"Here you go, Crazies." I placed the purple-bottomed waterer on the chickens' food shelf. Tabitha cocked her head at it, then pecked at my shoe which was apparently more interesting. Carefully stepping over her, I maneuvered out the tiny doorway to avoid getting caught on the wire. When I turned around to shut the door, Tabitha was perched on the edge, staring at me.

"Tabitha," I began. "You can't come out here." I pushed her back inside, but she hopped back on the ledge, this time sticking out a foot as if to jump off. "No!" I laughed and pushed her farther in, shutting the door behind her. A bell jingled behind me as Jamal, our insane kitten, leapt out of the tall grass. He crept up slowly, peering in at the chickens. Tabitha came to the wire and gazed at him in admiration, puffing out her feathers. Jamal whined and scratched at the side of the coop. "No, Jams. No chickens for you. C'mon, let's go find some clover for the sweet friends."

I picked up the tiny black cat and carried him to the sunny part of the yard where the weed-vine I called clover (for lack of a better name) grew. As I picked the green treats, Jamal rolled onto his back and mewed for attention. "Sweet kitten, " I murmured, patting his stomach. He purred in contentment and closed his yellow eyes.

On the way back to the chicken coop, Jamal trailing behind, I saw a swarm of ants surrounding something on the concrete. "Jamal. . ." I raised an eyebrow at him. "Did you. . ." I crouched to look at the object. It was a lizard tail. "Jamal!" He looked up at me with huge eyes. "Did you steal this lizard's tail? And. . . what did you do with the rest of it?" He seemed to shrug and sprawled on the ground, sniffing the pile of ants. I glanced around for a dismembered lizard--and saw another squiggling trail of ants leading from the grass. "Jamal!" He jumped up and followed me to the body of his victim.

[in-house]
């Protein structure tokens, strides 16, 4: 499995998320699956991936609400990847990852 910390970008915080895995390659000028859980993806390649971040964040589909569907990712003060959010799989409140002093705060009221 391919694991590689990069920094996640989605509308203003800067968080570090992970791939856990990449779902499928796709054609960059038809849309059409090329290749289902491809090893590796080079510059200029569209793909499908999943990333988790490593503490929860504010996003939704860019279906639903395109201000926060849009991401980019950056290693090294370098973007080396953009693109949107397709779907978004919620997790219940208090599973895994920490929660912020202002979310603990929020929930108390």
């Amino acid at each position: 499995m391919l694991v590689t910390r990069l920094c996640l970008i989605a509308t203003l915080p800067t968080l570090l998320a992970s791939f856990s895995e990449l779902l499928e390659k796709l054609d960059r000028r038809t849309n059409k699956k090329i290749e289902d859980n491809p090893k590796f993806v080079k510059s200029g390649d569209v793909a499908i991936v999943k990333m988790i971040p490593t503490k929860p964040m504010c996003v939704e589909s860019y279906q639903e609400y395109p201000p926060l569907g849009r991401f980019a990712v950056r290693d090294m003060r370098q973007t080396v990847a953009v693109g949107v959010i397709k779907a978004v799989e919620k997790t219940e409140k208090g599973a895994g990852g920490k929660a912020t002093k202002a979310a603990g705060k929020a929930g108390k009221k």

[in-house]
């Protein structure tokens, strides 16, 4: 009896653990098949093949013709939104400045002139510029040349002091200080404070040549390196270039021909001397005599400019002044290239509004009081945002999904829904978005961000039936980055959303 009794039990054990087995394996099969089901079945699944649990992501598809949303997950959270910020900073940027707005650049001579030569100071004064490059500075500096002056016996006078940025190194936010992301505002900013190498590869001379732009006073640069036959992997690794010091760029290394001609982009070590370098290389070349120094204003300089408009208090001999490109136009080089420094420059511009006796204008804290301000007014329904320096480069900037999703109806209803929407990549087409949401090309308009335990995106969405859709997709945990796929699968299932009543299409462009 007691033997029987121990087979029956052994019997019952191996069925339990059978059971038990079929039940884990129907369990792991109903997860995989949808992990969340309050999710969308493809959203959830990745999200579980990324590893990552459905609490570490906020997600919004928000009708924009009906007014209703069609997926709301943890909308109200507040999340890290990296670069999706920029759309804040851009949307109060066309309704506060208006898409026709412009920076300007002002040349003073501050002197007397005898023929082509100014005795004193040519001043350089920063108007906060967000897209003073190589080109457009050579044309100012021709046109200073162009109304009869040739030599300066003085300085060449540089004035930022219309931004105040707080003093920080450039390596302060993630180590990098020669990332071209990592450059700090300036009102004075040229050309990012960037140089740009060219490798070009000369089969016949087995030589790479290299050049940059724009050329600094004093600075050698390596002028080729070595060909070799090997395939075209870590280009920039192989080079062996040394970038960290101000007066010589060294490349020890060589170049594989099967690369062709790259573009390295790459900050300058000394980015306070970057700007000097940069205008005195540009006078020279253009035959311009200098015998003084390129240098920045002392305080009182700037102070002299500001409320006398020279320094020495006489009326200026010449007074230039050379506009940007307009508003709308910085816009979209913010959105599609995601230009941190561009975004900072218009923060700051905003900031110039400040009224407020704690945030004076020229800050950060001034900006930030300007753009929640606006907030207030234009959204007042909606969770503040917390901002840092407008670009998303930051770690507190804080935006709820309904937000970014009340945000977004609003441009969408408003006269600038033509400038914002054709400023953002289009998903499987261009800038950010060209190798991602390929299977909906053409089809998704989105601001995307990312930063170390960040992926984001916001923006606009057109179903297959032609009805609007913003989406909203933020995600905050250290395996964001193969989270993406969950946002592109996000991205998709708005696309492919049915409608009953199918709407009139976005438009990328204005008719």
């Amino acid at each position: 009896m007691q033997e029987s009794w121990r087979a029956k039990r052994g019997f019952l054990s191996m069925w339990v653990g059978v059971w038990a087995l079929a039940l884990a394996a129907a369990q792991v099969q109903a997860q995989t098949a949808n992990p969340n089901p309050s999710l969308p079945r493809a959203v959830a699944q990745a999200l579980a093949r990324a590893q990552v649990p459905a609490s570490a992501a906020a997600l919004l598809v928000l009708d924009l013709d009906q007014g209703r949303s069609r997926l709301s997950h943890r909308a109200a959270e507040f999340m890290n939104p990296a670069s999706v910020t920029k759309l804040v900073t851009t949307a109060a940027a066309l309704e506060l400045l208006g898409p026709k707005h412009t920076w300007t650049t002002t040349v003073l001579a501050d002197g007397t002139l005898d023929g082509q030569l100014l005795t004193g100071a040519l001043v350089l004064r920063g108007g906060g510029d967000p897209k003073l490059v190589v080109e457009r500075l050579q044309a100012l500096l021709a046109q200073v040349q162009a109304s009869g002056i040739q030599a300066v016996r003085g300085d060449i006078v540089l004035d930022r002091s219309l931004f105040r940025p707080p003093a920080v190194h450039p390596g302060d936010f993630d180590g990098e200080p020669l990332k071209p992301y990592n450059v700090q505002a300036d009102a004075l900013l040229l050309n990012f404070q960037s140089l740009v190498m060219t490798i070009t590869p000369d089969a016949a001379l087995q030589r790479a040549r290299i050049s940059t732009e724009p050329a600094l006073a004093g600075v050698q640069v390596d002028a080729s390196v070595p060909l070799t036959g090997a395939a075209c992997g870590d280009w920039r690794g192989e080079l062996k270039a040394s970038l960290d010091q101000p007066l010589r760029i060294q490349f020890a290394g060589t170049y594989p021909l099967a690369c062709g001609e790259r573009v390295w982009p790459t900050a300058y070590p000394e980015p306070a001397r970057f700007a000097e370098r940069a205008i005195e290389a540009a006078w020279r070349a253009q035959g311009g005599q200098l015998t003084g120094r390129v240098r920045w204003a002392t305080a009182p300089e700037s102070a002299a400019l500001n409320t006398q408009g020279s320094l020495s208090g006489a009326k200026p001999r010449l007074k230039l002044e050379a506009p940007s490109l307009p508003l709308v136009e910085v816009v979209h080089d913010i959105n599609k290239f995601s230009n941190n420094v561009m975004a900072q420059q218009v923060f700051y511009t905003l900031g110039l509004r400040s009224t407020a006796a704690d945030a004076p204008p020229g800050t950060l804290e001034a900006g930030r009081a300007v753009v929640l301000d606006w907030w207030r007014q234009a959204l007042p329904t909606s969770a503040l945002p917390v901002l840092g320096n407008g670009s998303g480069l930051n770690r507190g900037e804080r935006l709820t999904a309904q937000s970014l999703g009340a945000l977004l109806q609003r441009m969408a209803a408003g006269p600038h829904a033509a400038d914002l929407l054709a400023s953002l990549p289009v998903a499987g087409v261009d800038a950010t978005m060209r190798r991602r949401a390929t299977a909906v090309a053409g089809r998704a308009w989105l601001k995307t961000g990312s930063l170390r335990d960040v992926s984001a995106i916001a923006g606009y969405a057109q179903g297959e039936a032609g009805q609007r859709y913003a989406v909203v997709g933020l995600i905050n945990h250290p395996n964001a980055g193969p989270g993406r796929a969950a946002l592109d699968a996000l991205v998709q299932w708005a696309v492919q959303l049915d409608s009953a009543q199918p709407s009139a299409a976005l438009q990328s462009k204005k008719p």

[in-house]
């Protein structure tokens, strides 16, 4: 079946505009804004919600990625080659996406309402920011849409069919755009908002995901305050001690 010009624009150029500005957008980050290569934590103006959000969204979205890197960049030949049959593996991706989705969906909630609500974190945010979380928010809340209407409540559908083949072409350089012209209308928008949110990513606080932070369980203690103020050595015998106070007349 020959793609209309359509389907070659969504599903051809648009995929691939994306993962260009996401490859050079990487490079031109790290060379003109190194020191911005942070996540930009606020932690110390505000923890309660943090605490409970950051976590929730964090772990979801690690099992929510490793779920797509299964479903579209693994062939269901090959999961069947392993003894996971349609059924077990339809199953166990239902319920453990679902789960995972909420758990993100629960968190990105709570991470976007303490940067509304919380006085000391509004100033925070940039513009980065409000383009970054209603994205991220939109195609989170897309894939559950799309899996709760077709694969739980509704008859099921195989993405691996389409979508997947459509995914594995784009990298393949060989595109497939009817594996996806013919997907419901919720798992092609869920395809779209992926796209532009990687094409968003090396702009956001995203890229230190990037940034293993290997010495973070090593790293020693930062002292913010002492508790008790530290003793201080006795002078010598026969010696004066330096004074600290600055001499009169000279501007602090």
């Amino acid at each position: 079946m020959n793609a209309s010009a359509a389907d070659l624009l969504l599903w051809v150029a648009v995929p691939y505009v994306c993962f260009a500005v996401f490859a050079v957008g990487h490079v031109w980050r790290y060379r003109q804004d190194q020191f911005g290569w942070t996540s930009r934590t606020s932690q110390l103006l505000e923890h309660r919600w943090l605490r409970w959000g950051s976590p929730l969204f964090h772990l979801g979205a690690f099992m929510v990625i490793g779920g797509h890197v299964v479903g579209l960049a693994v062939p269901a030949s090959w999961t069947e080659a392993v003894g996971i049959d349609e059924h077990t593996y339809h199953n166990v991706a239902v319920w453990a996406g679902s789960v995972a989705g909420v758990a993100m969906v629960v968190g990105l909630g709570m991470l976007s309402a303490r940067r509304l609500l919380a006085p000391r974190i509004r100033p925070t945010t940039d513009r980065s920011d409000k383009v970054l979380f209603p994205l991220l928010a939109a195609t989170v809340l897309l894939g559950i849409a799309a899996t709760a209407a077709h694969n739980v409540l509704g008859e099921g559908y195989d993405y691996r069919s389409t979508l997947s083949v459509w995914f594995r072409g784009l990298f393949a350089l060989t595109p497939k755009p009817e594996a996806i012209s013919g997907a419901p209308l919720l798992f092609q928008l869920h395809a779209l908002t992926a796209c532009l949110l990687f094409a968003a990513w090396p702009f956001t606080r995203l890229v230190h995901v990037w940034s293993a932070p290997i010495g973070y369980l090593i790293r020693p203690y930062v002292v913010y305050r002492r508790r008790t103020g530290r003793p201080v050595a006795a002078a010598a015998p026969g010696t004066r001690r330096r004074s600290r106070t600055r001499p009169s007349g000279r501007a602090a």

The dried-up, partially-eaten carcass lay on the concrete. Two legs were missing, as well as its tail. The face had obviously been chewed on. Ants were cheerily carrying off bits of gore. "Jamal!" I turned around to see where he'd gone. He lay on his back, gazing up at me with sweet kitten eyes. "I am so cute!" he seemed to say.
"You tortured him!"
"He was bad. Baaaad!" Jamal mewed. "He would have eaten us all!"
"I'm not letting you play with my chickens," I grumbled, leaving the dismembered lizard carcass behind.

As I opened the door to the coop, Tabitha jumped with excitement. "Friend! Large friend! Cat friend!" She tried to squeeze out the door to join the waiting Jamal. "Tabitha," I admonished. "He just mutilated a lizard." Jamal grinned what was probably meant to be a sweet smile. He looked like a tiny panther.
"Yes!" Tabitha hopped up and down. "Play with him!"
"You are not very bright," I told her, shutting the door. Jamal yawned, showing his pointed teeth, then leapt back into the grass to find another victim.